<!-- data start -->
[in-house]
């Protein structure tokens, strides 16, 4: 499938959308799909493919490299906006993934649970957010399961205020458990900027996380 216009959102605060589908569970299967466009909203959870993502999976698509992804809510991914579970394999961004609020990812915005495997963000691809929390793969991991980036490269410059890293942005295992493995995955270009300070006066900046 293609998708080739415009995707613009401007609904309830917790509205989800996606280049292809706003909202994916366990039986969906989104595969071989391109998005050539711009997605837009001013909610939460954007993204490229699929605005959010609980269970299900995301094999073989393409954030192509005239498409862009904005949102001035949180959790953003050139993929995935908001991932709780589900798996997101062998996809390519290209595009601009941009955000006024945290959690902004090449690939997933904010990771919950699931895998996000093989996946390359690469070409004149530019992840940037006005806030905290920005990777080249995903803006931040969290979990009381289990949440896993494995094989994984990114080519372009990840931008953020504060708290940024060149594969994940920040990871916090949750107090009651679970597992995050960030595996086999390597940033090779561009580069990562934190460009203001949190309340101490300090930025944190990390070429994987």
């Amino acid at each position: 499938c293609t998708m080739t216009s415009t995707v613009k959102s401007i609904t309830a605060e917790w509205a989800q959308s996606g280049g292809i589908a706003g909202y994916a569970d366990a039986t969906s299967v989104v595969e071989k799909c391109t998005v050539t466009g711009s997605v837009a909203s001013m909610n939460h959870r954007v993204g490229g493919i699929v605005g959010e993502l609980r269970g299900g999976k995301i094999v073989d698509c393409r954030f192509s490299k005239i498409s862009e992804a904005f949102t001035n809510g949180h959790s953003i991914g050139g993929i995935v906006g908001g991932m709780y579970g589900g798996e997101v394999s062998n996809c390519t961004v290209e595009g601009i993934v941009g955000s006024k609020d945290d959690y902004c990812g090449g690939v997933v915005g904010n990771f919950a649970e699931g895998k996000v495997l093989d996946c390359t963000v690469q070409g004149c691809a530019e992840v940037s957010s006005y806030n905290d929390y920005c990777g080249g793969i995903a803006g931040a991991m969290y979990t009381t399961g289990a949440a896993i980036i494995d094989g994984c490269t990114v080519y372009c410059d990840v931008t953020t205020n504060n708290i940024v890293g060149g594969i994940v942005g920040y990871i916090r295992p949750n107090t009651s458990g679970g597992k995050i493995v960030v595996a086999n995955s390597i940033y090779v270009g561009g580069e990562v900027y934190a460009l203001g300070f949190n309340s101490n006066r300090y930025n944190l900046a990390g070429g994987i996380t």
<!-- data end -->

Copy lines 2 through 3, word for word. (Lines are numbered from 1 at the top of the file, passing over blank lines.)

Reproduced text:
């Protein structure tokens, strides 16, 4: 499938959308799909493919490299906006993934649970957010399961205020458990900027996380 216009959102605060589908569970299967466009909203959870993502999976698509992804809510991914579970394999961004609020990812915005495997963000691809929390793969991991980036490269410059890293942005295992493995995955270009300070006066900046 293609998708080739415009995707613009401007609904309830917790509205989800996606280049292809706003909202994916366990039986969906989104595969071989391109998005050539711009997605837009001013909610939460954007993204490229699929605005959010609980269970299900995301094999073989393409954030192509005239498409862009904005949102001035949180959790953003050139993929995935908001991932709780589900798996997101062998996809390519290209595009601009941009955000006024945290959690902004090449690939997933904010990771919950699931895998996000093989996946390359690469070409004149530019992840940037006005806030905290920005990777080249995903803006931040969290979990009381289990949440896993494995094989994984990114080519372009990840931008953020504060708290940024060149594969994940920040990871916090949750107090009651679970597992995050960030595996086999390597940033090779561009580069990562934190460009203001949190309340101490300090930025944190990390070429994987």
């Amino acid at each position: 499938c293609t998708m080739t216009s415009t995707v613009k959102s401007i609904t309830a605060e917790w509205a989800q959308s996606g280049g292809i589908a706003g909202y994916a569970d366990a039986t969906s299967v989104v595969e071989k799909c391109t998005v050539t466009g711009s997605v837009a909203s001013m909610n939460h959870r954007v993204g490229g493919i699929v605005g959010e993502l609980r269970g299900g999976k995301i094999v073989d698509c393409r954030f192509s490299k005239i498409s862009e992804a904005f949102t001035n809510g949180h959790s953003i991914g050139g993929i995935v906006g908001g991932m709780y579970g589900g798996e997101v394999s062998n996809c390519t961004v290209e595009g601009i993934v941009g955000s006024k609020d945290d959690y902004c990812g090449g690939v997933v915005g904010n990771f919950a649970e699931g895998k996000v495997l093989d996946c390359t963000v690469q070409g004149c691809a530019e992840v940037s957010s006005y806030n905290d929390y920005c990777g080249g793969i995903a803006g931040a991991m969290y979990t009381t399961g289990a949440a896993i980036i494995d094989g994984c490269t990114v080519y372009c410059d990840v931008t953020t205020n504060n708290i940024v890293g060149g594969i994940v942005g920040y990871i916090r295992p949750n107090t009651s458990g679970g597992k995050i493995v960030v595996a086999n995955s390597i940033y090779v270009g561009g580069e990562v900027y934190a460009l203001g300070f949190n309340s101490n006066r300090y930025n944190l900046a990390g070429g994987i996380t």